Glasgow council to save shabby building with huge £326,000 repairs after landlord refuses

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Council bosses are spending £326,000 to carry out lifesaving repairs to a dilapidated building on the south side of Glasgow which is privately owned.

The owners are unwilling or unable to carry out the work themselves at 318 Langside Road – so the local authority has intervened.

READ MORE: Glasgow homeowners say they’re building without permission aren’t facing enough legal action

The windows of the building on the ground floor are boarded up, its garden is strewn with rubbish and it requires enormous construction work.

Stoneware, plaster, roof coverings and stairs near the property need to be replaced or repaired. Drainage work and treatment of rot and moisture in the wood must also be undertaken among other measures.

The council plans to recover the costs, either directly from the owners or when the building is eventually sold.

Councilor Ken Andrew, SNP asked why the council was undertaking building repairs when they no longer had any housing stock.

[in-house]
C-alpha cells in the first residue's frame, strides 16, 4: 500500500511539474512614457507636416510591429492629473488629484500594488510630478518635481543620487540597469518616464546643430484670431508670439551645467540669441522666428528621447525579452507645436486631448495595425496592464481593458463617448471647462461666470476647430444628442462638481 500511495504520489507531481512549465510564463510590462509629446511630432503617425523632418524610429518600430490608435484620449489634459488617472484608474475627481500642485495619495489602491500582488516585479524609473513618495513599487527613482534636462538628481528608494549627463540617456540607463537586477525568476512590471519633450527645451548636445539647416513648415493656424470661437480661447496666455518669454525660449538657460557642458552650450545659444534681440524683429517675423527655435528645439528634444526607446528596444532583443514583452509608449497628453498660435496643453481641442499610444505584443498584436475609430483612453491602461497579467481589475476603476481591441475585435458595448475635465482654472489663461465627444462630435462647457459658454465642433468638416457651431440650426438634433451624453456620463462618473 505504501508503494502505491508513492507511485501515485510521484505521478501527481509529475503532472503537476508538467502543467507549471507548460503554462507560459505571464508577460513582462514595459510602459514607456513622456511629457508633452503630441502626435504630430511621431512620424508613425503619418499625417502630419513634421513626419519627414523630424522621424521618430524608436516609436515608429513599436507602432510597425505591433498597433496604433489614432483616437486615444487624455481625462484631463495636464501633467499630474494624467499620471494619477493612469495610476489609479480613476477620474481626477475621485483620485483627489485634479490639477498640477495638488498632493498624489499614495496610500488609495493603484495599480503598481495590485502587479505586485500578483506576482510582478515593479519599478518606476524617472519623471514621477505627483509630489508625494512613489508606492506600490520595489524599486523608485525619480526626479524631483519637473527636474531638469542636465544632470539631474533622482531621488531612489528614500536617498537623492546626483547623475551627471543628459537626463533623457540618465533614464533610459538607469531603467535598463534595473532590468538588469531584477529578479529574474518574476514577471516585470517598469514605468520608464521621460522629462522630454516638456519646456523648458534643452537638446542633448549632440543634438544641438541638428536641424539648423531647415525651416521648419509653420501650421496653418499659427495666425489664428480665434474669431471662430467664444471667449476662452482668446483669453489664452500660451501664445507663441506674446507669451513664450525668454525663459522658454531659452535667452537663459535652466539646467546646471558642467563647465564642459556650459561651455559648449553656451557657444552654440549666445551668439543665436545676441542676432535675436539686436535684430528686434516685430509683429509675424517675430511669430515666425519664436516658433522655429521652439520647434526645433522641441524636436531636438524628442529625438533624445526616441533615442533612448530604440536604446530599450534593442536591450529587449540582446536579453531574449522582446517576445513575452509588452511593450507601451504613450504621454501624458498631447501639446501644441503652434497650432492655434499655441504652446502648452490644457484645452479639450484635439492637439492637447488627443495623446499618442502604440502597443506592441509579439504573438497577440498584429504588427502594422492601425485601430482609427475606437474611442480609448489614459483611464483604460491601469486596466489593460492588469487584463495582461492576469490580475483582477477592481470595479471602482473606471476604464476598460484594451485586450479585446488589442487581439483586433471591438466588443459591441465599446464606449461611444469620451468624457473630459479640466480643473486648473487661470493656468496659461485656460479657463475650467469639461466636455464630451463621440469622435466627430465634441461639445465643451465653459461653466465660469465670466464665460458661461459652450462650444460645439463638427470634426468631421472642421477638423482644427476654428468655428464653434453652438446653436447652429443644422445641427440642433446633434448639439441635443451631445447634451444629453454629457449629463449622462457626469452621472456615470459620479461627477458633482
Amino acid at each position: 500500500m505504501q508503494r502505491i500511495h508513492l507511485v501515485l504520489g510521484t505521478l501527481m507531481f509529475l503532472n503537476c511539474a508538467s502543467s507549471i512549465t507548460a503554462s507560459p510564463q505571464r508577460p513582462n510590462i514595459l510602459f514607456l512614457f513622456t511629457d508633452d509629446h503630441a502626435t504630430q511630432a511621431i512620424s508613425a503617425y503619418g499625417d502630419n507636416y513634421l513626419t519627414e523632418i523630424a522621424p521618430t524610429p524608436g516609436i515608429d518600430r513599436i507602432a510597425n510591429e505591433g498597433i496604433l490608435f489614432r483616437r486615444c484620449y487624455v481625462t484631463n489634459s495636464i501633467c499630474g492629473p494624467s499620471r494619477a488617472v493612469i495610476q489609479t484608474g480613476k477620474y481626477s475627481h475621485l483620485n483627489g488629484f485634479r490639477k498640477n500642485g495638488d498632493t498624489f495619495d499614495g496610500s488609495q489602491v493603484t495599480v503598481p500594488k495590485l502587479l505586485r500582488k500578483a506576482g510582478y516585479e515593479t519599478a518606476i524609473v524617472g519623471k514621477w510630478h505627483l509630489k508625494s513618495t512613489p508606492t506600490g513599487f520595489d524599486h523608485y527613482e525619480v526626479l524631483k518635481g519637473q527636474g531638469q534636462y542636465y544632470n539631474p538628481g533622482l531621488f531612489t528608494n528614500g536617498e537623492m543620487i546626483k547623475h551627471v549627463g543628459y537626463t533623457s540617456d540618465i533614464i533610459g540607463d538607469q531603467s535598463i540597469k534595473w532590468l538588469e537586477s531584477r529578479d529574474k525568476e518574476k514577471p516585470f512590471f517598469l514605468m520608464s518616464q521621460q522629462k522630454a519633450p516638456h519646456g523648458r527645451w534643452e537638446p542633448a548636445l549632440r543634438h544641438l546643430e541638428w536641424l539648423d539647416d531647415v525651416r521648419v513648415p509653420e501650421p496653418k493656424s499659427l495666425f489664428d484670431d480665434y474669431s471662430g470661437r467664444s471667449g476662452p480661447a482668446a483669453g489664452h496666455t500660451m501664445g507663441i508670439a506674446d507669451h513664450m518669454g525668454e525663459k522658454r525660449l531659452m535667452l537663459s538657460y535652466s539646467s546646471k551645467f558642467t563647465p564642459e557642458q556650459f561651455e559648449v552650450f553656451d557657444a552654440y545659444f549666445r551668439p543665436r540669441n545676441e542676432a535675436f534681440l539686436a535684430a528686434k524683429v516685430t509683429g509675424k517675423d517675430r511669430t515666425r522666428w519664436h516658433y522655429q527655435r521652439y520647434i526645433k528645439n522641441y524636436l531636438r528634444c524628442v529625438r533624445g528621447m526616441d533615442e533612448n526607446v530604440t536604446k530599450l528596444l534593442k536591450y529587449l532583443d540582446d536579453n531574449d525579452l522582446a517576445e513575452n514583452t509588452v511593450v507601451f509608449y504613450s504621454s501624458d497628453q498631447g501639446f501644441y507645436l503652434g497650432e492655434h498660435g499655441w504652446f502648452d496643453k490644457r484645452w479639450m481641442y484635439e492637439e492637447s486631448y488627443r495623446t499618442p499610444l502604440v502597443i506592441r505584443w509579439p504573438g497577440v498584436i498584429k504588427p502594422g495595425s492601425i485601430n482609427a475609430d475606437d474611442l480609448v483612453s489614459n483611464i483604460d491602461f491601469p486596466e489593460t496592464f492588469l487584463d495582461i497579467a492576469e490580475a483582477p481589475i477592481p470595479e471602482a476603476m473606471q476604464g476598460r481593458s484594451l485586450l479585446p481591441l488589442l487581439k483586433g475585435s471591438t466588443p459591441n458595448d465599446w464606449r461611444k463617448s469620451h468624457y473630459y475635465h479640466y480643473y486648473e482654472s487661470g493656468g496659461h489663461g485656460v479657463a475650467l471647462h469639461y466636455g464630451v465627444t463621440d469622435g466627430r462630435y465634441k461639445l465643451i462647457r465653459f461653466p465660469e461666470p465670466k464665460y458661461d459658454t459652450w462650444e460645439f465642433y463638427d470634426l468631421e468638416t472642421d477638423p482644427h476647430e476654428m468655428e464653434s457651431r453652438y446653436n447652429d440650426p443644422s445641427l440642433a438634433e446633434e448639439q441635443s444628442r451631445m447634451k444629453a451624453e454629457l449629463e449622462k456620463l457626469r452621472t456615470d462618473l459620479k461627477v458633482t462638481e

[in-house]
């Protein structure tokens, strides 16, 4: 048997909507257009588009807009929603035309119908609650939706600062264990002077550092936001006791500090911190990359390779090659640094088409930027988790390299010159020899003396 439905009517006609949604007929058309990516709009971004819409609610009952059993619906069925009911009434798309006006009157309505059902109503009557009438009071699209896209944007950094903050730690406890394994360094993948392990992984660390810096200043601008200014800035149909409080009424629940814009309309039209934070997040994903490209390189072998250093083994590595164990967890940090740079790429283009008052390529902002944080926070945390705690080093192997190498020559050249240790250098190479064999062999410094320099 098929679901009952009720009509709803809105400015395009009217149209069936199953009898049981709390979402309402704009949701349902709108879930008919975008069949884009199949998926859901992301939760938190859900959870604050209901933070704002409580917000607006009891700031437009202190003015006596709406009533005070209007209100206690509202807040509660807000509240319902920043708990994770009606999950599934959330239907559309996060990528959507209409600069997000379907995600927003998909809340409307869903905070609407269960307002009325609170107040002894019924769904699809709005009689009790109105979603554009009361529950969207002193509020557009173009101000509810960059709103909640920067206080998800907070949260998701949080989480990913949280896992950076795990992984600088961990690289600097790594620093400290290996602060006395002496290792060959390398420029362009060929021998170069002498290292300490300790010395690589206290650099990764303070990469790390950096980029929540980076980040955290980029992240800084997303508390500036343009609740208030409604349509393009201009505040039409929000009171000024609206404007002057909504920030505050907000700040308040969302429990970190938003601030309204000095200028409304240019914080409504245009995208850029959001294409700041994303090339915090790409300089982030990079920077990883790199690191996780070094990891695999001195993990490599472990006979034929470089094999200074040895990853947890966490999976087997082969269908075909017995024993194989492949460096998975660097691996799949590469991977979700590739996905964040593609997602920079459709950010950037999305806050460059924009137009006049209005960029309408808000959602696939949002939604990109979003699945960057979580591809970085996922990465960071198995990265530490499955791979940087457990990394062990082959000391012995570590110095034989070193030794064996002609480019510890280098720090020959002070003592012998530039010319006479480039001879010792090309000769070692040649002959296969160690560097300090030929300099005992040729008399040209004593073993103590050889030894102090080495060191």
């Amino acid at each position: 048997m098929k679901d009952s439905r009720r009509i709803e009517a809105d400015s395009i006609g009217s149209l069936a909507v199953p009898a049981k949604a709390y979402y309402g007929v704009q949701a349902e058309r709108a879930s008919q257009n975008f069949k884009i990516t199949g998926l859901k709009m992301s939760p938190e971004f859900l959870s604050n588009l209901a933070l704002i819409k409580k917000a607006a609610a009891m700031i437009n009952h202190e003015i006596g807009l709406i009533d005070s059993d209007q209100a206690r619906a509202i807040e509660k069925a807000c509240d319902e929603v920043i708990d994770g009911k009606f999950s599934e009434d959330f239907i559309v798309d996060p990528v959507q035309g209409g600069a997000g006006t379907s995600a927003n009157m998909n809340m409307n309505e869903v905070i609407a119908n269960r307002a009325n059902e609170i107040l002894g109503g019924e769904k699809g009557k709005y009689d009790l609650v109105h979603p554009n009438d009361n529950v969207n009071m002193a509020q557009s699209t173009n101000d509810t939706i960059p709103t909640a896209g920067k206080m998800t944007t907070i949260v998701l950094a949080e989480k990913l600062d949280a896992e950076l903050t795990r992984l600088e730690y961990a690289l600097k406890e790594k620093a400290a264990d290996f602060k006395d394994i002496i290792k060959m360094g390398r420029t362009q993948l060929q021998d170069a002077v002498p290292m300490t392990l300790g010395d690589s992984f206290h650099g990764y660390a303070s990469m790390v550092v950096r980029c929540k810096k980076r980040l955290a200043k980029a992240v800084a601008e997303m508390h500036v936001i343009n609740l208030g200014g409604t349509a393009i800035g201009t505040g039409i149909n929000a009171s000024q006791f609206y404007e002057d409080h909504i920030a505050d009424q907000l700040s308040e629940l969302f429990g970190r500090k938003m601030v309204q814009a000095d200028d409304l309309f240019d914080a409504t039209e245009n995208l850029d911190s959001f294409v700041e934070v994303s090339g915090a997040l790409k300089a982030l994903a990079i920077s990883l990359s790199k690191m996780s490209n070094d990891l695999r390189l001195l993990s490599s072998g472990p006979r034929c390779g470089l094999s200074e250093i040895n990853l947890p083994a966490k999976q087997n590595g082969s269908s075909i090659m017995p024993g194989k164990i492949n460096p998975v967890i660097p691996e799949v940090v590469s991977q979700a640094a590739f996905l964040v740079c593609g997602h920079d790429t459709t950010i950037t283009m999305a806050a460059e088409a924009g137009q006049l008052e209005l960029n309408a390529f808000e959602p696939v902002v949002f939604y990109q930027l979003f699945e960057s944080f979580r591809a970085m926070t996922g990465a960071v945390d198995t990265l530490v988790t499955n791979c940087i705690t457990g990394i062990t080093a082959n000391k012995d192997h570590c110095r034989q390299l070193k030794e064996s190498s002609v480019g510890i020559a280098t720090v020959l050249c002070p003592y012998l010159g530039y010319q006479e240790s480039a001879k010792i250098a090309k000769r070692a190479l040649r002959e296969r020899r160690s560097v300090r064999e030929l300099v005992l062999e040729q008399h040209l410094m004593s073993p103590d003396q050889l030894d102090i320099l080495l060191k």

The issue was discussed at the Contracts and Property Committee last week and it is unclear whether there are people living in the building.

Speaking after the meeting, Councilor Andrew said council sometimes needed to intervene ‘before the fabric of a building is badly damaged’ and that intervention protects properties.

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Commenting on the outlay to the council, Labor Councilor James Scanlon asked: ‘How will the council be paid after the work is done if people can’t afford it at the moment? How are they going to afford it once the job is done? »



Langside Road building needs major work



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An official told the meeting that if the money is not repaid, the council will be able to recoup the costs plus interest when the property is put up for sale.

The manager said: “The aim is to bring this building which is in very poor condition to an appropriate level.”

He continued: ‘It’s safe to say the council will get their money back, but it may take a bit of time. But the longer the repayment charge remains on the property interest accumulates. The interest can become considerable if someone leaves it hanging for a while.

The council said it ‘is dealing with the substantial decay of this property under Section 30 of the Housing (Scotland) Act 2006. The owners of the property have been unwilling or unwilling been able to carry out these repairs themselves, which resulted in the intervention of Glasgow City Council as the local authority, within the powers conferred by the above Act.

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